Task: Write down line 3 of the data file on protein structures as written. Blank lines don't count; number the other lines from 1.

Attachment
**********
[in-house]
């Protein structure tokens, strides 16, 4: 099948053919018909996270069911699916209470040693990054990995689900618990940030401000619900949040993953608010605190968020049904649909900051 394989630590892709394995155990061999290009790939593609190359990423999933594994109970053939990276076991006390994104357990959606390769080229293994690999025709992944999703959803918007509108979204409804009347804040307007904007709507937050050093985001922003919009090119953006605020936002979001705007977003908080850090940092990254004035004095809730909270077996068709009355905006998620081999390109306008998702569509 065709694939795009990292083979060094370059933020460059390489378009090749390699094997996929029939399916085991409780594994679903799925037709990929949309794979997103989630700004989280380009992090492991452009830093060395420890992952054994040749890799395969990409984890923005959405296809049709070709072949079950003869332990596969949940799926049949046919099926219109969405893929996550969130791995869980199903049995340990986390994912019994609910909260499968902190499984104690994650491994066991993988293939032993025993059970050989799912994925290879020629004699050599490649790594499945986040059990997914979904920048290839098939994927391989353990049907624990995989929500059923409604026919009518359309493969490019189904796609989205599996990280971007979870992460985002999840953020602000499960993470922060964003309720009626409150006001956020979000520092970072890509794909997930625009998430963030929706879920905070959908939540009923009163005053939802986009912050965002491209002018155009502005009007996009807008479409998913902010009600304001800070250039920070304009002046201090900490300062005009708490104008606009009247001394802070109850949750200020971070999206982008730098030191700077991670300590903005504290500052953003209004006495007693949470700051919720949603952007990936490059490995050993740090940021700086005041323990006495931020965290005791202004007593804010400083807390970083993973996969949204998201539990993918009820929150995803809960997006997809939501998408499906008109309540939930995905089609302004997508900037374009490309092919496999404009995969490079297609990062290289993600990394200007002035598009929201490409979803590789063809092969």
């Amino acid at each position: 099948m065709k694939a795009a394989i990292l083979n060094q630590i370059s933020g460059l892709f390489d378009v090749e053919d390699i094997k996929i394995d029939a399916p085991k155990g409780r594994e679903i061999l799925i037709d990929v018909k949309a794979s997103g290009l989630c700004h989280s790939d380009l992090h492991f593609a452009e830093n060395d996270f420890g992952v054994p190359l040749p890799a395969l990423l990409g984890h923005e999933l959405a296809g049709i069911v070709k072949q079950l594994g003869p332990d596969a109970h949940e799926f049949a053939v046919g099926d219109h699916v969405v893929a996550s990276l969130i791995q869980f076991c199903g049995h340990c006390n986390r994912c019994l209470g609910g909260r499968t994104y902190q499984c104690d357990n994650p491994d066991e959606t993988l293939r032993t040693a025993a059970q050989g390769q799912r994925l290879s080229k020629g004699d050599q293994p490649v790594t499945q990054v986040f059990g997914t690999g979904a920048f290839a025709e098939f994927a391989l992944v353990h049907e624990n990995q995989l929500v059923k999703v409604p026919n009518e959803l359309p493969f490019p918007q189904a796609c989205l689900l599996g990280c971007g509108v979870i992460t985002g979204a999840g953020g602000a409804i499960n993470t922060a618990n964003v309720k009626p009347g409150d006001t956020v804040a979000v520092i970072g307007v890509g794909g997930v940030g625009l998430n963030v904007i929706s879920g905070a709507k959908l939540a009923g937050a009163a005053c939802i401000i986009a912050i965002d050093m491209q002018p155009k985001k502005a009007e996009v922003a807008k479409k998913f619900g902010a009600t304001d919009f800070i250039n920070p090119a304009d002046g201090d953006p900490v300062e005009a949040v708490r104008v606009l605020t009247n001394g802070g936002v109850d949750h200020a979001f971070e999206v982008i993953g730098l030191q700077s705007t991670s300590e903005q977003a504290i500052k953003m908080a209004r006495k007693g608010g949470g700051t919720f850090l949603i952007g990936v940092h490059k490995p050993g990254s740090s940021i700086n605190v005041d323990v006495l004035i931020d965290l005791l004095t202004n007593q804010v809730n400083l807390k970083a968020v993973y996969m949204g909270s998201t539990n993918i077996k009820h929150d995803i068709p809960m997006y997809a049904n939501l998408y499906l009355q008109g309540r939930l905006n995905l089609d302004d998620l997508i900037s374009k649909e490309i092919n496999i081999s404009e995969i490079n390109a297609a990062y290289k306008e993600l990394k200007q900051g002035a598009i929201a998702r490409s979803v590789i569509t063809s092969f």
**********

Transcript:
């Amino acid at each position: 099948m065709k694939a795009a394989i990292l083979n060094q630590i370059s933020g460059l892709f390489d378009v090749e053919d390699i094997k996929i394995d029939a399916p085991k155990g409780r594994e679903i061999l799925i037709d990929v018909k949309a794979s997103g290009l989630c700004h989280s790939d380009l992090h492991f593609a452009e830093n060395d996270f420890g992952v054994p190359l040749p890799a395969l990423l990409g984890h923005e999933l959405a296809g049709i069911v070709k072949q079950l594994g003869p332990d596969a109970h949940e799926f049949a053939v046919g099926d219109h699916v969405v893929a996550s990276l969130i791995q869980f076991c199903g049995h340990c006390n986390r994912c019994l209470g609910g909260r499968t994104y902190q499984c104690d357990n994650p491994d066991e959606t993988l293939r032993t040693a025993a059970q050989g390769q799912r994925l290879s080229k020629g004699d050599q293994p490649v790594t499945q990054v986040f059990g997914t690999g979904a920048f290839a025709e098939f994927a391989l992944v353990h049907e624990n990995q995989l929500v059923k999703v409604p026919n009518e959803l359309p493969f490019p918007q189904a796609c989205l689900l599996g990280c971007g509108v979870i992460t985002g979204a999840g953020g602000a409804i499960n993470t922060a618990n964003v309720k009626p009347g409150d006001t956020v804040a979000v520092i970072g307007v890509g794909g997930v940030g625009l998430n963030v904007i929706s879920g905070a709507k959908l939540a009923g937050a009163a005053c939802i401000i986009a912050i965002d050093m491209q002018p155009k985001k502005a009007e996009v922003a807008k479409k998913f619900g902010a009600t304001d919009f800070i250039n920070p090119a304009d002046g201090d953006p900490v300062e005009a949040v708490r104008v606009l605020t009247n001394g802070g936002v109850d949750h200020a979001f971070e999206v982008i993953g730098l030191q700077s705007t991670s300590e903005q977003a504290i500052k953003m908080a209004r006495k007693g608010g949470g700051t919720f850090l949603i952007g990936v940092h490059k490995p050993g990254s740090s940021i700086n605190v005041d323990v006495l004035i931020d965290l005791l004095t202004n007593q804010v809730n400083l807390k970083a968020v993973y996969m949204g909270s998201t539990n993918i077996k009820h929150d995803i068709p809960m997006y997809a049904n939501l998408y499906l009355q008109g309540r939930l905006n995905l089609d302004d998620l997508i900037s374009k649909e490309i092919n496999i081999s404009e995969i490079n390109a297609a990062y290289k306008e993600l990394k200007q900051g002035a598009i929201a998702r490409s979803v590789i569509t063809s092969f």